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Exponentiated Gradient versus Gradient Descent for Linear Predictors Jyrki Kivinen and Manfred Warmuth Presented By: Maitreyi N

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Exponentiated Gradient versus Gradient Descent for Linear PredictorsJyrki Kivinen and Manfred Warmuth
Presented By: Maitreyi N
The bounds can be improved to:
where
This is the gradient of the Squared Euclidean Distance:
2
This is the gradient of the Relative Entropy:
Algorithm GDL(s, η)
Parameters: L: a loss function from R × R to [0, ∞), s: a start vector in RN, and η: a learning rate in [0, ∞).
Initialization: Before the first trial, set w1=s.
Prediction: Upon receiving the t th instance xt, give the prediction t=wt • xt .
Update: Upon receiving the t th outcome yt, update the weights according to the rule
wt+1=wt - η L'yt(t) xt .
Algorithm EGL(s, η)
Parameters: L: a loss function from R × R to [0, ∞), s: a start vector with ΣN
i=1 si = 1, and η: a learning rate in [0, ∞).
Initialization: Before the first trial, set w1=s.
Prediction: Upon receiving the t th instance xt, give the prediction t=wt • xt .
Update: Upon receiving the t th outcome yt, update the weights according to the rule
EG± : EG with negative weights
EG is analogous to the Weighted Majority Algorithm: Uses multiplicative update rules Is based on minimizing relative entropy Unfortunately, it can represent only positive concepts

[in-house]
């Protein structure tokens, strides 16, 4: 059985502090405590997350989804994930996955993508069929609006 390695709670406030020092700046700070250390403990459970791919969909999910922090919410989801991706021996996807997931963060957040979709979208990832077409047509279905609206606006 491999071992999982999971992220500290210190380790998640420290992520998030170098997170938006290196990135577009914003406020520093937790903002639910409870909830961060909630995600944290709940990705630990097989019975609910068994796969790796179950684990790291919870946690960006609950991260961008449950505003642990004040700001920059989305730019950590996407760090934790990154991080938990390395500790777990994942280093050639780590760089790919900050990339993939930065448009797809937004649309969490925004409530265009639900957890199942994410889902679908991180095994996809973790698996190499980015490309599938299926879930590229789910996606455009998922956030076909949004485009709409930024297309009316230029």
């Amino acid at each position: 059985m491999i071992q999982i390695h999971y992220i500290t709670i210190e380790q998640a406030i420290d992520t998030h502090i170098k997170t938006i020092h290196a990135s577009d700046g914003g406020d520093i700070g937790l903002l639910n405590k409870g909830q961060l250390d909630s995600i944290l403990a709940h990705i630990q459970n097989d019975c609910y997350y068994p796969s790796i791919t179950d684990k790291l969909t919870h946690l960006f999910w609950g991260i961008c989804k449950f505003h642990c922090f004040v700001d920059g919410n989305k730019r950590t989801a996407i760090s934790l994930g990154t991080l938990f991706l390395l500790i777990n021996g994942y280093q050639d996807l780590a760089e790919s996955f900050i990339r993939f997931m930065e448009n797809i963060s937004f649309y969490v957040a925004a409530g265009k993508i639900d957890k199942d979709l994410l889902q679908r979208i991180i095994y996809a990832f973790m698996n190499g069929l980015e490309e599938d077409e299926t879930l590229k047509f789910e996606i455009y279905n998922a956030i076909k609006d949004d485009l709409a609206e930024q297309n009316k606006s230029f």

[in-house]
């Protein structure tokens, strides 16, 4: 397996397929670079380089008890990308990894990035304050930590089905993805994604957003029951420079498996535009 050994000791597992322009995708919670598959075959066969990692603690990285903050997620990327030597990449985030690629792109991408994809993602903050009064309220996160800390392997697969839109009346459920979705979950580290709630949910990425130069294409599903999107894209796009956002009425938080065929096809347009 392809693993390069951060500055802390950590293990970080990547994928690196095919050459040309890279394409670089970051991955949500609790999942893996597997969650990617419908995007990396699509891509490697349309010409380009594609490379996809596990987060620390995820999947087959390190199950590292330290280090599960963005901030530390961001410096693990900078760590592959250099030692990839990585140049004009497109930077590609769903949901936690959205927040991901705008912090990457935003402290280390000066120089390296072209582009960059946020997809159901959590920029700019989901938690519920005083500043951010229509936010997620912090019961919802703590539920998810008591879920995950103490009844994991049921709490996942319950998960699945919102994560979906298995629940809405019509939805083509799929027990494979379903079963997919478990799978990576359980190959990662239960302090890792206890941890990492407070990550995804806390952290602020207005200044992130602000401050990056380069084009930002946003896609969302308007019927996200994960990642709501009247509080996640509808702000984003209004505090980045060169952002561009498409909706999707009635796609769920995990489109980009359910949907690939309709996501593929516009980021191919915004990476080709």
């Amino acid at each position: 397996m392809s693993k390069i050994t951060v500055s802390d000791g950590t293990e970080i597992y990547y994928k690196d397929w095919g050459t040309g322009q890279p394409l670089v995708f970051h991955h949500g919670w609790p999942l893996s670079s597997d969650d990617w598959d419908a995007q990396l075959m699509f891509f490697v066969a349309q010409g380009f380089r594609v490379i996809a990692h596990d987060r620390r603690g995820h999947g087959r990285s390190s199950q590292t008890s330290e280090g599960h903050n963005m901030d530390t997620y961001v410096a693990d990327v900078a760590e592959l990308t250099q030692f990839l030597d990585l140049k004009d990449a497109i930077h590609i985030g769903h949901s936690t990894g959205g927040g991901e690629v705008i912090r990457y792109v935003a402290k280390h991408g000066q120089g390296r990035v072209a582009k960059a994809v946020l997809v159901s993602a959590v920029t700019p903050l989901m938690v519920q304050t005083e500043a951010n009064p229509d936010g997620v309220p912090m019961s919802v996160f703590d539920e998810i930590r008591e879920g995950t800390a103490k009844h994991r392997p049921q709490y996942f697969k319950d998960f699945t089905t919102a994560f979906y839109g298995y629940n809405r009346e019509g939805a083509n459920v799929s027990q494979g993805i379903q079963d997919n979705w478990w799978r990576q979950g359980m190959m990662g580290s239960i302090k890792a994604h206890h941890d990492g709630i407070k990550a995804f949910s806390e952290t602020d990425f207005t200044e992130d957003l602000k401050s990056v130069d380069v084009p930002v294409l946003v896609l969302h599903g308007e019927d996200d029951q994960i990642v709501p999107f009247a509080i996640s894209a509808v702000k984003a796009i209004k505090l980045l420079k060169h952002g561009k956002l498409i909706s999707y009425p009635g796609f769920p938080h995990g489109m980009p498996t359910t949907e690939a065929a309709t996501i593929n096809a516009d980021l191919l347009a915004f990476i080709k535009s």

EG± can represent any concept in the entire sample space.
It has proven relative bounds Absolute bounds are not proven. Works by splitting the weight vector into positive and negative weights, with separate update rules.
EG± Algorithm:
∑ =
+
−−
=
=
EGV±
+ − =
−′−=+ η
The approximation leads to oscillation of the weight vector for certain weight distributions
Worst Case Loss Bounds
Other Algorithms
Gradient projection algorithm (GP) Has similar bounds to GD Uses the constraint: weights must sum to 1
Exponentiated Gradient algorithm with Unnormalized weights (EGU)
When all outcomes, inputs and comparison vectors are positive, it has the bounds:
( ) ).,(12),(21)),,,(( suXYd c
Have a fixed target concept u∈RN
u is equivalent to the weightage of each input Use instances of input xt
Drawn from a probability measure in RN
Random noise is added to the inputs Run each algorithm on the (same) inputs Plot cumulative losses for each algorithm
Results
Results
Results
Results
Results
GD vs. EG
Random errors confuse GD much more When the number of relevant variables is constant:
Loss(GD) grows linearly in N Loss(EG) grows logarithmically in N
GD does better when: All variables are relevant, and Input is consistent (few or no errors)
Conclusion
Worst case loss bounds exist only for square loss.
We need loss bounds for relative entropy loss GD has provably optimal bounds
Lower bounds for EG, EG± are still required. EG, EG± perform better in error prone learning environments